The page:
September 13, 2011 • 4:59 pm

With Bernard Hogan-Howe freshly installed as the new Metropolitan Police Commissioner, many commentators in the press have been setting out the challenges he is likely to face.

The Sun however was sure that the Mayor of London and the Home Secretary had got the right man for the job. Pledging its support to Mr Hogan-Howe, the paper notes that: “As Merseyside chief constable, he cut crime by 40 per cent. He promises similar action to clean up London.”

This sounds like a huge decrease, but then the government has reported falling crime nationwide over the same period. In this context, is Mr Hogan-Howe’s record quite so impressive?

Mr Hogan-Howe became the Chief Constable of the Merseyside Police force in September 2004. Figures from the Home Office’s Crime in England and Wales report show that in that year there were 170,846 crimes recorded by Merseyside Police.

In 2010/11, this had fallen to 100,113, a drop of some 41.4 per cent.

However over the same period, the number of crimes reported in England and Wales as a whole declined by 25.4 per cent, falling from from 5,562,691 to 4,150, 097.

In terms of the crime rate (the number of crimes committed per 1,000 population), the gap is slightly narrower. In Merseyside, this rate fell by 40.8 per cent from 125 crime per 1,000 population in 2004/05 to 74 in 2010/11. Over the same period, the rate for England and Wales fell from 105 to 76, a 27.9 per cent drop.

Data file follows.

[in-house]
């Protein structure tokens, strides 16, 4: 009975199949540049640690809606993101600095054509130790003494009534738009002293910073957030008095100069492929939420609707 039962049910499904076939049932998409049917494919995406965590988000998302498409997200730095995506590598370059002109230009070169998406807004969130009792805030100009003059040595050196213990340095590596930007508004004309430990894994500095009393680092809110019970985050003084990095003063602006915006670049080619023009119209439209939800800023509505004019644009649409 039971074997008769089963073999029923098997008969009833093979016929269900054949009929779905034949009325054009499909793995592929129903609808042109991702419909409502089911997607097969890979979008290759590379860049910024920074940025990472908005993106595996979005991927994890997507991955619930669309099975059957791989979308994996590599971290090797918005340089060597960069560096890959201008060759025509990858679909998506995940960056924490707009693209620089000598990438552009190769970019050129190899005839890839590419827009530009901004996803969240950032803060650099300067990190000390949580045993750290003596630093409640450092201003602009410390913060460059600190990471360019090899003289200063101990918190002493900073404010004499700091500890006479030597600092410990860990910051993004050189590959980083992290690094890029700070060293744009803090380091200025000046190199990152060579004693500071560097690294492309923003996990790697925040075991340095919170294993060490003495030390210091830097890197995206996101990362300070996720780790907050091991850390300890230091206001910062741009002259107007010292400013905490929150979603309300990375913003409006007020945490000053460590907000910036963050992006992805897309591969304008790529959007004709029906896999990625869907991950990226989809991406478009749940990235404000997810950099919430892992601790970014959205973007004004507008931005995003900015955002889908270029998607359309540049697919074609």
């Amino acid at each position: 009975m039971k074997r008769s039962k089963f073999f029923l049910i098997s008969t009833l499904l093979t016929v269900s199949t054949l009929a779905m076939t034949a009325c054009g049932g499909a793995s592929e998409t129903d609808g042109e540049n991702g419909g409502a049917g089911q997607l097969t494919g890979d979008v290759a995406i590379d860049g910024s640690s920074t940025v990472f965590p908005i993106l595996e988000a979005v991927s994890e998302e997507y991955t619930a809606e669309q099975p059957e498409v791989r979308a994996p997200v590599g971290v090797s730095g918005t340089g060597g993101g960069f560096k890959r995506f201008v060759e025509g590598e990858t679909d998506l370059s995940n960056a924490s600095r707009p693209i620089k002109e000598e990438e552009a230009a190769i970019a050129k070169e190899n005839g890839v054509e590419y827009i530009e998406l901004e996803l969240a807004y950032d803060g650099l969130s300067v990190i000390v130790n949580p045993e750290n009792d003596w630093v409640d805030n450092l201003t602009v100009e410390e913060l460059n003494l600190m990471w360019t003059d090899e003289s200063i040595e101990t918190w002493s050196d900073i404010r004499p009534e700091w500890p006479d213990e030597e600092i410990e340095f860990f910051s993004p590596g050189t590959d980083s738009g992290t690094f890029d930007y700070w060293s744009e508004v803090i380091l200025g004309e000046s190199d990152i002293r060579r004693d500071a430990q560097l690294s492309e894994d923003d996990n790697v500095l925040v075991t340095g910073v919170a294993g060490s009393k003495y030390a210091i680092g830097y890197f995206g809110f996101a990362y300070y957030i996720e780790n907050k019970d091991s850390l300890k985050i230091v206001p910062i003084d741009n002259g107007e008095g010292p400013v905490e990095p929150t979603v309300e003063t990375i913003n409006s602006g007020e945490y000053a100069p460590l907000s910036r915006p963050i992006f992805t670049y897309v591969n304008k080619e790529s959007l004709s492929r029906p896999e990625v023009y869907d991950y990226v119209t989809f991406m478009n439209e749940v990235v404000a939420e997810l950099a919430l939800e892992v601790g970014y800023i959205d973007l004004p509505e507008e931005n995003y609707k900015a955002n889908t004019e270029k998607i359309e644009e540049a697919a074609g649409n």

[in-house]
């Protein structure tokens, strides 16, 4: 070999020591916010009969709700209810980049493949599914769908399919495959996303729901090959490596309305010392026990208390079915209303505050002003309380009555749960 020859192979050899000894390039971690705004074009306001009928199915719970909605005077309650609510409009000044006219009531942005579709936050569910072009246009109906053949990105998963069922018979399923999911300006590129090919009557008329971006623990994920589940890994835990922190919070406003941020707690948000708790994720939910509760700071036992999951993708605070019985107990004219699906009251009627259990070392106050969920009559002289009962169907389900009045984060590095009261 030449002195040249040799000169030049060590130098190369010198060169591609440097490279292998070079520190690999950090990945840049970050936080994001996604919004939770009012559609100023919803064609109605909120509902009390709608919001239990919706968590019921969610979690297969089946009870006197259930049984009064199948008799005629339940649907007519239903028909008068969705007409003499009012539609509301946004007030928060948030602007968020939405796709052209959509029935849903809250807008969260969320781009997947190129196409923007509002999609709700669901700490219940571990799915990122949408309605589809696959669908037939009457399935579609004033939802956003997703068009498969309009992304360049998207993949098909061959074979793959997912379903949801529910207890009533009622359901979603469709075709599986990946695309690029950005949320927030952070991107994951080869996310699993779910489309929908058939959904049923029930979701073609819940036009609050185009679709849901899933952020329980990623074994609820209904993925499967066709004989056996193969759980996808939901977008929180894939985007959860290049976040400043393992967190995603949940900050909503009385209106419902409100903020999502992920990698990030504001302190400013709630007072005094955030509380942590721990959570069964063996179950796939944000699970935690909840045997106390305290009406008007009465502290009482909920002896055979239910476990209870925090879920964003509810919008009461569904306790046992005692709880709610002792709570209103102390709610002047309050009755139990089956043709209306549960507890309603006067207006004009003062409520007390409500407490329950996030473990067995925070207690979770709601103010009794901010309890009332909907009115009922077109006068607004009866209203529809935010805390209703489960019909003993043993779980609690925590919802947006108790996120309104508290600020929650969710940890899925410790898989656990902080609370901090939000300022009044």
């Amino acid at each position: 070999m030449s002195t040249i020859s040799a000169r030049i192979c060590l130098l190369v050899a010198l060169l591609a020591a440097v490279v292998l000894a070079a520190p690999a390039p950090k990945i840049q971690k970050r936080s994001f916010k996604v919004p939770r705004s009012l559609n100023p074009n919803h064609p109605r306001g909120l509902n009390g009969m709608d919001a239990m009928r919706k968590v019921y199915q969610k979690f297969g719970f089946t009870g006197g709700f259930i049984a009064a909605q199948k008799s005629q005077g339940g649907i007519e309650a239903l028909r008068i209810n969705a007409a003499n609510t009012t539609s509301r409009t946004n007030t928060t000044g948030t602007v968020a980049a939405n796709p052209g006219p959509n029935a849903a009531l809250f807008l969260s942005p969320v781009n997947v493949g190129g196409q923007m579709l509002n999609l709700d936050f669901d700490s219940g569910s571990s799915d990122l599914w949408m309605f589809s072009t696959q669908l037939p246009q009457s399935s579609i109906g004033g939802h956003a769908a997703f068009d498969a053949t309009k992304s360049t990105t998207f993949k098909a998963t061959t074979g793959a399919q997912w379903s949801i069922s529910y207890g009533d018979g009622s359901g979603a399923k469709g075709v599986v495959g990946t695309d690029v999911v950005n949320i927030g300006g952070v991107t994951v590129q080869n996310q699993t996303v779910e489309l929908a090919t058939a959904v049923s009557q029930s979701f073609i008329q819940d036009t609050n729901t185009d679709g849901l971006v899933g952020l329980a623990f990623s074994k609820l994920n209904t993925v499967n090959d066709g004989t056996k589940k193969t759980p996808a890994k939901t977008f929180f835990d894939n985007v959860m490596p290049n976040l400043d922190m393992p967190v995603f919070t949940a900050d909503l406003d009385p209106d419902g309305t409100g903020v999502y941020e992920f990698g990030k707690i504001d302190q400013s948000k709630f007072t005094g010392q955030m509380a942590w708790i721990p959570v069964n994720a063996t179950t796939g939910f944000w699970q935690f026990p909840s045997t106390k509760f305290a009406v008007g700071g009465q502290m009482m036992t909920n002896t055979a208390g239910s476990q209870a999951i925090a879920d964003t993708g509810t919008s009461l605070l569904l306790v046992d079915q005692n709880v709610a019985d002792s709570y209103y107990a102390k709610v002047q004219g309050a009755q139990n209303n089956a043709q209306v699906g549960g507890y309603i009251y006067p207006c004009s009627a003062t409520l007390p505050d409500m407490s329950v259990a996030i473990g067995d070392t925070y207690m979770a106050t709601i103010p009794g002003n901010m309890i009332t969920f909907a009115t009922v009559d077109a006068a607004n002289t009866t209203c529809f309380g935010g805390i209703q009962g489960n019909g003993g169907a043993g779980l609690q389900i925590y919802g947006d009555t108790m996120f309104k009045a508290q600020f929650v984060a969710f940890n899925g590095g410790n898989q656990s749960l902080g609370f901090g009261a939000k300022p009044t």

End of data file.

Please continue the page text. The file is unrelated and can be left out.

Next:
In both instances therefore Mr Hogan-Howe’s force has performed better than the national average. The extent to which this can be attributed to the Chief Constable is of course open to interpretation. To put his record in context we could look at the performance of the force prior to his arrival.

This is complicated by the fact that it is not possible to make trend analyses before 2002, as the methodology was changed significantly in this year. However if we limit the analysis to Merseyside’s relative performance against the norm in England and Wales, the data suggests that crime rose quicker there than it did in the rest of the country.

In 1997/98, there were 125,316 crimes reported under the old methodology in Merseyside, while 4,545,337 were recorded in England and Wales. Between then and 2004 (when the new methodology was in use), this had jumped 26.7 per cent in Merseyside, and 18.3 per cent in the rest of the country. Given the limitations of this analysis, we should be cautious about any conclusions drawn.

However The Sun is on a sound footing in heralding the 40 per cent drop in crime on Merseyside under Bernard Hogan-Howe, as it does appear that this was a significantly larger fall than was seen in the rest of England and Wales.

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